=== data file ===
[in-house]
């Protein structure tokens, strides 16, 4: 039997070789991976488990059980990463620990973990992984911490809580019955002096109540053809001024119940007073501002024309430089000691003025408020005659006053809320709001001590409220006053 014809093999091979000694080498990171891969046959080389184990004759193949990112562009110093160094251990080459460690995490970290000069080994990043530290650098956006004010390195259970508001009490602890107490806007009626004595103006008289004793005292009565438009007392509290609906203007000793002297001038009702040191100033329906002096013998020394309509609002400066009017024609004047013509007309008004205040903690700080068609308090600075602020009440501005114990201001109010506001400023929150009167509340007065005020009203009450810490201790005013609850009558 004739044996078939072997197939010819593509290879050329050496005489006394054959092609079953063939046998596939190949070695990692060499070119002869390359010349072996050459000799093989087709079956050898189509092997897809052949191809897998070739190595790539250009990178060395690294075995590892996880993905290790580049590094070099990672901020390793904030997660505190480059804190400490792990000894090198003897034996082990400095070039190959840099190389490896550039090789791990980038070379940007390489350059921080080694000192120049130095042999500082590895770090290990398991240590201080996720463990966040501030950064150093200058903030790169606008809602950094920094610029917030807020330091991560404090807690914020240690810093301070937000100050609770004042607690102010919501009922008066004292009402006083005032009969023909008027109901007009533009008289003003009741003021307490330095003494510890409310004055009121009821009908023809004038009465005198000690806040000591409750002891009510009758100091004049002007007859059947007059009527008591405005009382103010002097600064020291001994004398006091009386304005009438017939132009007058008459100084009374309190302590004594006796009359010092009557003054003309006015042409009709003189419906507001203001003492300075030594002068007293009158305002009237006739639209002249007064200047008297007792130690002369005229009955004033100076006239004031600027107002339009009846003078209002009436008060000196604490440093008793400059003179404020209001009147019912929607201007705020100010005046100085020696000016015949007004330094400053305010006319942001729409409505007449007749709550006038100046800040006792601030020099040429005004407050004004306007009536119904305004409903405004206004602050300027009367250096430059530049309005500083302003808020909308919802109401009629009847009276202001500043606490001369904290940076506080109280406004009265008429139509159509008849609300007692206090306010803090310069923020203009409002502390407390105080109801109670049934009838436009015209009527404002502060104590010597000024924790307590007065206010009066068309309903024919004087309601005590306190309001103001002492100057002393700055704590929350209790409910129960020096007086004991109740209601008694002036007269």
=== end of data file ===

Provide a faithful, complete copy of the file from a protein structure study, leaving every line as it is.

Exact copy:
[in-house]
């Protein structure tokens, strides 16, 4: 039997070789991976488990059980990463620990973990992984911490809580019955002096109540053809001024119940007073501002024309430089000691003025408020005659006053809320709001001590409220006053 014809093999091979000694080498990171891969046959080389184990004759193949990112562009110093160094251990080459460690995490970290000069080994990043530290650098956006004010390195259970508001009490602890107490806007009626004595103006008289004793005292009565438009007392509290609906203007000793002297001038009702040191100033329906002096013998020394309509609002400066009017024609004047013509007309008004205040903690700080068609308090600075602020009440501005114990201001109010506001400023929150009167509340007065005020009203009450810490201790005013609850009558 004739044996078939072997197939010819593509290879050329050496005489006394054959092609079953063939046998596939190949070695990692060499070119002869390359010349072996050459000799093989087709079956050898189509092997897809052949191809897998070739190595790539250009990178060395690294075995590892996880993905290790580049590094070099990672901020390793904030997660505190480059804190400490792990000894090198003897034996082990400095070039190959840099190389490896550039090789791990980038070379940007390489350059921080080694000192120049130095042999500082590895770090290990398991240590201080996720463990966040501030950064150093200058903030790169606008809602950094920094610029917030807020330091991560404090807690914020240690810093301070937000100050609770004042607690102010919501009922008066004292009402006083005032009969023909008027109901007009533009008289003003009741003021307490330095003494510890409310004055009121009821009908023809004038009465005198000690806040000591409750002891009510009758100091004049002007007859059947007059009527008591405005009382103010002097600064020291001994004398006091009386304005009438017939132009007058008459100084009374309190302590004594006796009359010092009557003054003309006015042409009709003189419906507001203001003492300075030594002068007293009158305002009237006739639209002249007064200047008297007792130690002369005229009955004033100076006239004031600027107002339009009846003078209002009436008060000196604490440093008793400059003179404020209001009147019912929607201007705020100010005046100085020696000016015949007004330094400053305010006319942001729409409505007449007749709550006038100046800040006792601030020099040429005004407050004004306007009536119904305004409903405004206004602050300027009367250096430059530049309005500083302003808020909308919802109401009629009847009276202001500043606490001369904290940076506080109280406004009265008429139509159509008849609300007692206090306010803090310069923020203009409002502390407390105080109801109670049934009838436009015209009527404002502060104590010597000024924790307590007065206010009066068309309903024919004087309601005590306190309001103001002492100057002393700055704590929350209790409910129960020096007086004991109740209601008694002036007269």